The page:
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Afghanistan: When The Moon Sets, Watch Out

Editors note: This is farther down in the article, and was posted as I read it elsewhere, visit this the beginning and ending of the article is equally interesting, and scary as well, that people living in tents can figure a way around the defenses of the most powerful country in world.-donttreadonme

By Michael Yon

Our UAVs over Afghanistan fly with their strobes flashing to avoid collisions.  If a Predator or Reaper crashes into a commercial airliner because it was flying blacked out while staring at the ground, that is a problem.  The enemy can see our UAVs from miles away.

A key realization: the enemy uses cheap night vision gear in the form of cameras that have night functions.  When our IR lasers, our IR strobes, our IR illumination or our IR spotlights are radiating, they can easily be seen using cheap digital cameras.  I recently told this to some Norwegian soldiers, who were as surprised as our soldiers to learn it.  I learned this from the enemy, not from our guys.  The Taliban even use smart phone cameras to watch for invisible lasers.  The enemy in Afghanistan has been caught using cameras for night vision.  It is just a stroke of common sense: I have been doing it for eight years since I noticed an IR laser one night in Iraq.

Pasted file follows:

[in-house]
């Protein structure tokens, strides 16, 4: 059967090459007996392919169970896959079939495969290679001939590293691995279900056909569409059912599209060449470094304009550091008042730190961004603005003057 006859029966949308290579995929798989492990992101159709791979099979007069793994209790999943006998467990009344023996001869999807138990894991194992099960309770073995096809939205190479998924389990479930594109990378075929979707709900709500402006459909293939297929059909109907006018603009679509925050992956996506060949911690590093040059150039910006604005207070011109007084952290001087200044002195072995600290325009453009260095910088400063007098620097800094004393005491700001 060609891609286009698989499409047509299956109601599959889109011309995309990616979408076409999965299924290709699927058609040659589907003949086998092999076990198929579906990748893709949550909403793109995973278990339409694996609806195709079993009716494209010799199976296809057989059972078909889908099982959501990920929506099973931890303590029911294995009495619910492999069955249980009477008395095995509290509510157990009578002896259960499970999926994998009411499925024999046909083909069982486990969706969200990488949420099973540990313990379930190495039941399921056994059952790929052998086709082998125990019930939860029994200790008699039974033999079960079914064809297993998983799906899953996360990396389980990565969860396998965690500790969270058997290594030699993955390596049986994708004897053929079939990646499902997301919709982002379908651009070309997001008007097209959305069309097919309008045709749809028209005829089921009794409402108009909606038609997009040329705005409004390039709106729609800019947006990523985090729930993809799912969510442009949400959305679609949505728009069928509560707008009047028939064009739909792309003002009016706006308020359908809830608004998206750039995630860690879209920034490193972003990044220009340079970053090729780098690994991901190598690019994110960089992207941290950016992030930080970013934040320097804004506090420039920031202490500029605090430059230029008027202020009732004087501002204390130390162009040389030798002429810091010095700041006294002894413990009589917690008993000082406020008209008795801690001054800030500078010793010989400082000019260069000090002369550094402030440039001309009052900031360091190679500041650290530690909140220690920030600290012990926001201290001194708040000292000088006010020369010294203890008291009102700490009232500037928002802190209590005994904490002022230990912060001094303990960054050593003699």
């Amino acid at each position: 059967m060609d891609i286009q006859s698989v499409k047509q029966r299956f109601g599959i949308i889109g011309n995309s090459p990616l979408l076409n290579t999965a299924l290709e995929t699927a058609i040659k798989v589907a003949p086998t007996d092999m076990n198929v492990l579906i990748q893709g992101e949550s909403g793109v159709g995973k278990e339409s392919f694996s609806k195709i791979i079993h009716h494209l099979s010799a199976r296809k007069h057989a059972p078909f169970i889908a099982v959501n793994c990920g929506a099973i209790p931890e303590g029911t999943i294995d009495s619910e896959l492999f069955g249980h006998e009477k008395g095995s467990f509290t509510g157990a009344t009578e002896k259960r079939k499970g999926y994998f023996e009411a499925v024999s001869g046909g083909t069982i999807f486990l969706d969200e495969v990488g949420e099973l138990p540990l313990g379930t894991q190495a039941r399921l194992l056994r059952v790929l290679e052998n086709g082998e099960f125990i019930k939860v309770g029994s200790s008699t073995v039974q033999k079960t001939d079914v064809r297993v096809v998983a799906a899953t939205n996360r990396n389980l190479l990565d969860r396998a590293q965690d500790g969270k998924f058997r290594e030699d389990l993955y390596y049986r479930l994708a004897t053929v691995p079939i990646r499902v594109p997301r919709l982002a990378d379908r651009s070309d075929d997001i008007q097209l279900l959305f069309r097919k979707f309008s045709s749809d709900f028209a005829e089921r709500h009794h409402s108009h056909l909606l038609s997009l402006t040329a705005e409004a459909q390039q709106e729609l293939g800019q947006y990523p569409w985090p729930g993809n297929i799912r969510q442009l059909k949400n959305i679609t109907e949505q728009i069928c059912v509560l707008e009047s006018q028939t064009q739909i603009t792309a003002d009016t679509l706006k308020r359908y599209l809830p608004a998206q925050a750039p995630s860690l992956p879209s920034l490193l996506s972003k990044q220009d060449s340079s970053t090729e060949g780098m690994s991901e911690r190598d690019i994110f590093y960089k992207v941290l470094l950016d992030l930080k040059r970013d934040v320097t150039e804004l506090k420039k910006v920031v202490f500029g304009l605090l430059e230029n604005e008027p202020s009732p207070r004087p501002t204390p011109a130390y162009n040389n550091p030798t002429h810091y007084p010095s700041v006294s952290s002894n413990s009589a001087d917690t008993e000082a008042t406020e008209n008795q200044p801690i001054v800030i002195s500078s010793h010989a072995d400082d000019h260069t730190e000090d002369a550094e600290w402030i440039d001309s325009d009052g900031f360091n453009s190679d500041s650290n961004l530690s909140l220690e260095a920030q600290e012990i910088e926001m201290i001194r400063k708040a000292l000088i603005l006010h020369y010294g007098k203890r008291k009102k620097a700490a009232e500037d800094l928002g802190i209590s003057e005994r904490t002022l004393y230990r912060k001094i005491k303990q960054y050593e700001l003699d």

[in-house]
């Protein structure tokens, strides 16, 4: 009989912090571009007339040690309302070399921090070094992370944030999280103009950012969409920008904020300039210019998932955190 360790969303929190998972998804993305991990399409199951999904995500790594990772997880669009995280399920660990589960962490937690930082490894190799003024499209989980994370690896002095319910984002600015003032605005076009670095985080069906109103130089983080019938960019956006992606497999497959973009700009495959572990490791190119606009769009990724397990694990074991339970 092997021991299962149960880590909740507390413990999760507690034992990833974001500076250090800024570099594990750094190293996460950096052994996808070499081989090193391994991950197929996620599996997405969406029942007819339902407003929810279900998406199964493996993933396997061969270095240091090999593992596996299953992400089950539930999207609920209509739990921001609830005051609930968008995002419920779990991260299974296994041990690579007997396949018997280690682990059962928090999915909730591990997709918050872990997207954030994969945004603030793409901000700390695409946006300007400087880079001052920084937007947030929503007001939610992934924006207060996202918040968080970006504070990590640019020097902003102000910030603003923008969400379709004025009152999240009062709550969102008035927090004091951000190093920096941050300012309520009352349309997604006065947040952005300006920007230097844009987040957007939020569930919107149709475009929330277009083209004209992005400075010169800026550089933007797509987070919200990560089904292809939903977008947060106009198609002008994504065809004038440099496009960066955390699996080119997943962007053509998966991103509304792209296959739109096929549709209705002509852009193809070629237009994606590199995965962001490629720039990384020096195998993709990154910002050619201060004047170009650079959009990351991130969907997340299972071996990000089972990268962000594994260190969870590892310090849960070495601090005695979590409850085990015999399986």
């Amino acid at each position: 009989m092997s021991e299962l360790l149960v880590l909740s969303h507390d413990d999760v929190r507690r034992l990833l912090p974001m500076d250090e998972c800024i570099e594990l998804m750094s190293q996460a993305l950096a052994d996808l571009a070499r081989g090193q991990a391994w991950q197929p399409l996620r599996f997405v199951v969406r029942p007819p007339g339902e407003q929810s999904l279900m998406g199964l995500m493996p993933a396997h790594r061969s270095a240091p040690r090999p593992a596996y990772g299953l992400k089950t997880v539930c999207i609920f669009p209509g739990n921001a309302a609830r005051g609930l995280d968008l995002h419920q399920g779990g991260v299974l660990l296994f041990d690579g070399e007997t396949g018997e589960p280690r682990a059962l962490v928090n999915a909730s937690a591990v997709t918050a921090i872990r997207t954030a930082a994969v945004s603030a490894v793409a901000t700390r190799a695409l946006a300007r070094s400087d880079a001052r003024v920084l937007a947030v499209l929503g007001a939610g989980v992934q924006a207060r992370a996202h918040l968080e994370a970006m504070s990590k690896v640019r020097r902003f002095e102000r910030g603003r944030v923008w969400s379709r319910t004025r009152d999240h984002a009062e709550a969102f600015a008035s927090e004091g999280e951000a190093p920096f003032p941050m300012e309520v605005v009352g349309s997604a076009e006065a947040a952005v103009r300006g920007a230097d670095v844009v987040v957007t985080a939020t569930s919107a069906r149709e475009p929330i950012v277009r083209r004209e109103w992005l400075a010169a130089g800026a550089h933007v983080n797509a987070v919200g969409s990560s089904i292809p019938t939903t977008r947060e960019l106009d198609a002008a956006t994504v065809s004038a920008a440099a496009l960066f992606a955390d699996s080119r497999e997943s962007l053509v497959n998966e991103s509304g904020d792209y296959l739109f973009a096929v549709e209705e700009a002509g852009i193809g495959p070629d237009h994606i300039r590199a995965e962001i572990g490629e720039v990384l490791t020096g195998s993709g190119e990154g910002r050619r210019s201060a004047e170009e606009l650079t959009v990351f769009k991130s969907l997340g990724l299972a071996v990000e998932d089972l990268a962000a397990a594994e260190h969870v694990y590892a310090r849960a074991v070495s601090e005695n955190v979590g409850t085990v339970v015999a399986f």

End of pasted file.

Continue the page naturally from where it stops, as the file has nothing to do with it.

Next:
A Norwegian trooper explained that one dark night in Afghanistan, they got ambushed with accurate but distant machinegun fire.  When they turned off their IR strobes, the fire ended.  When they turned the IR strobes back on, the fires resumed.  When they turned them off for good, it was over.

Many of our people believe that the enemy does not use night vision.  There was a time when this was true, but the war has matured and this is now false.  If your firefly is strobing on your helmet, or if you are carrying a cracked IR chemlight, do not be surprised if you take accurate fire during a black night.  When JTACs mark targets with IR lasers, or when aircraft such as Predators lase for Hellfire shots or for target ID, they look like purple or green sunbeams through night vision optics and they are crazy bright.  You cannot miss them.-[source]

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